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Dorothy's Travels

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“All aboard—what’s goin’! All ashore—what ain’t!”

The stentorian shout of the colored steward, so close to Dorothy’s ear, made her jump aside with a little scream. Then as she saw that the boat hands were about to draw the gang plank back to the steamer’s deck, she gave another little cry and fairly pushed Alfaretta toward it.

“Never mind hugging me now, girlie, you must go or you’ll be left!”

But the lassie from the mountain only smiled and answered:

“I don’t mind if I am. Look a-here!” and with that she pulled a shabby purse from the front of her blouse and triumphantly displayed its contents.

“Oh! Alfy! How’ll you ever get back?”

“Easy as preachin’. I—”

But Dorothy had no further time to waste in argument. Here were Jim Barlow and Monty Stark shaking either hand and bidding a hasty good-by, while Molly Breckenridge was fairly dancing up and down in her anxiety lest the lads should also be left on board, as Alfaretta was likely to be.

But they were not. Another second they had bounded down the stairs from the saloon to the lower deck, a workman had obligingly caught Monty by his coat collar and laughingly flung him over the plank to the dock beyond, while Jim’s long legs strode after and made their last leap across a little chasm of water.

“Good-by, good-by, good-by!”

Handkerchiefs waved, kisses were tossed across the widening water, the bell rang, the whistle tooted, and Dorothy’s travels had begun. Then as the group of schoolmates watching this departure from the shore grew more indistinct she turned upon her old mountain friend with the astonished question:

“But Alfaretta! Whatever made you do this? What will become of you, alone in that great city of New York?”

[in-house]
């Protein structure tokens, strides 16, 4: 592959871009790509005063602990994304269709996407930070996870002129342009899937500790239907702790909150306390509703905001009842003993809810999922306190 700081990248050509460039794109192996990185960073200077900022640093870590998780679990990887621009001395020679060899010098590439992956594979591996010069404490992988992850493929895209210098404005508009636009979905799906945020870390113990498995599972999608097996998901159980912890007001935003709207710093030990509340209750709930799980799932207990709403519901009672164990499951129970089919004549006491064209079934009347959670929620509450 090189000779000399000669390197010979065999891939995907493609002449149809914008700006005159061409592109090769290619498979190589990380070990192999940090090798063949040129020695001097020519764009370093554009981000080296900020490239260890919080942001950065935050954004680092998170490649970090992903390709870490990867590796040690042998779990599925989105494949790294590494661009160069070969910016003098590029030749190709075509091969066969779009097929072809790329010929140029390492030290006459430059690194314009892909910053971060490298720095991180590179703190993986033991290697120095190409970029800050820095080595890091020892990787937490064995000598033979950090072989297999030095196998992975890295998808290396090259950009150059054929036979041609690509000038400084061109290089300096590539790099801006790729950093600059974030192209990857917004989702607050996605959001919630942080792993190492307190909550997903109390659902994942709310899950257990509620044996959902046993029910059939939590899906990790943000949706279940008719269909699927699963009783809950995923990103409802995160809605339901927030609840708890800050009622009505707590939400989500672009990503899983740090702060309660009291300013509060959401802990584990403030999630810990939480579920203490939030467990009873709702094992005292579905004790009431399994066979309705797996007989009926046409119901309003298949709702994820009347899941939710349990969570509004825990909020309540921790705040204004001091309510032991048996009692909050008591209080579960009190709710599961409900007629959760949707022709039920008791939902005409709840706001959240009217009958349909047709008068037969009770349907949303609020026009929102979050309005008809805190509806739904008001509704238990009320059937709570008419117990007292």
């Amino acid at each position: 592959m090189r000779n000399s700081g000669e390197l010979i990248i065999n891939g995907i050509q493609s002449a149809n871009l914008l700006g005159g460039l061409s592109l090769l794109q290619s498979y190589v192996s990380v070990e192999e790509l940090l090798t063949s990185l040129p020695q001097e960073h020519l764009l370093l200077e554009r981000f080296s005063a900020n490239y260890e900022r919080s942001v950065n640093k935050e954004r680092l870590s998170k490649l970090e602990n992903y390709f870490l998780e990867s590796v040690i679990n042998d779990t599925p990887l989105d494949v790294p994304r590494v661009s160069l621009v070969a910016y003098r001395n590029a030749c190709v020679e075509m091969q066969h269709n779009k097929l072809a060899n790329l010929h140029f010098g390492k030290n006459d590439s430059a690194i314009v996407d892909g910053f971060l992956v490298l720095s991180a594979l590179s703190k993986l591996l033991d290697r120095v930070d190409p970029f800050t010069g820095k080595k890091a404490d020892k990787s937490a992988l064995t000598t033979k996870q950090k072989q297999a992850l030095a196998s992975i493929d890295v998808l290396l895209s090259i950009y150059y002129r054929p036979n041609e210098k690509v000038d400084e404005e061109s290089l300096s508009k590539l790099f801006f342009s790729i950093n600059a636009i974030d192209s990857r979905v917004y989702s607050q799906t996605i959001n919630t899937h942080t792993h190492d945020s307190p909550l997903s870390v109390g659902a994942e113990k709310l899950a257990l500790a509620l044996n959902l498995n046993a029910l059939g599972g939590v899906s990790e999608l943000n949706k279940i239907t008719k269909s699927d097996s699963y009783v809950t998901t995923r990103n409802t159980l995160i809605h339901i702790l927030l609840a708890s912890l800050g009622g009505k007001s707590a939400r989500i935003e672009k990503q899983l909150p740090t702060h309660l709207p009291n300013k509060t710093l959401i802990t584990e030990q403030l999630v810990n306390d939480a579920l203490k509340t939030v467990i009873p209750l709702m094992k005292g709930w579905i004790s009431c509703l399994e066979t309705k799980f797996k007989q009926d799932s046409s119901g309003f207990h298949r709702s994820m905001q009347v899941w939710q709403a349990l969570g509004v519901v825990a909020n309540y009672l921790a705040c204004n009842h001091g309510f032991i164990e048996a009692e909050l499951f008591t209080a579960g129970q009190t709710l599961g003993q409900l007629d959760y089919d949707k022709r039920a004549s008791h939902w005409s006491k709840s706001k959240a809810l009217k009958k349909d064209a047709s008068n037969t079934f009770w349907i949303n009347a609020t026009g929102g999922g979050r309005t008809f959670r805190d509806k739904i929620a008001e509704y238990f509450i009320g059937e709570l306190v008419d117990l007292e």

“I didn’t say anything about Ne’ York, did I? Should think you’d be glad to have me go along with you a little bit o’ way. Course, I shall get off the boat when it stops to Cornwall landing. And I thought—I thought—Seems if I couldn’t have you go so far away, Dolly. It’s terrible lonesome up-mounting now-a-days. And I—I don’t see why some folks has everything and some hasn’t nothin’!”

There was more grief than grammar in this speech and a few tears sprang to the girl’s eyes. But Alfy boasted that she was not a “crier” and as she heard the stewardess announcing: “Tickets, ladies and gentlemen,” she dashed the moisture away and stared at the woman.

After her usual custom, “Fanny” was collecting money from the various passengers and would obligingly procure their tickets for those not already provided. As she made her way through the throng, which on that summer morning crowded the upper deck of the pretty “Mary Powell,” the three young friends watched her with surprised interest.

Apparently she took no note of the amount anybody gave her, carrying bills of all dimensions between her fingers and piles of specie on her broad palm.

“How can she tell how much she’s taken from anybody? How can she give them their right change?” wondered Dorothy.

“I give it up! She must be a deal better at arithmetic than I am. I should make the mixedest mess of that business;” answered Molly, equally curious.

“Yet you will see that she makes no mistakes. I’ve been traveling up and down the river on this same boat for many years and I’ve given her all sorts of sums, at times, on purpose to try her. But her memory never fails,” said Miss Greatorex who was in charge of the party. She sat quite calmly with the amount of three fares in her hand but with a most forbidding gaze at Alfaretta.

Who that young person was or why she had thrust herself into their company she did not understand. She had herself but known of this trip on the day before, when Miss Penelope Rhinelander had been obliged to give it up, on account of the extreme illness of a near relative.

However, here she was with her two pupils, whom she taught at the Rhinelander Academy, bound for a summer’s outing in—to her and them—unknown lands....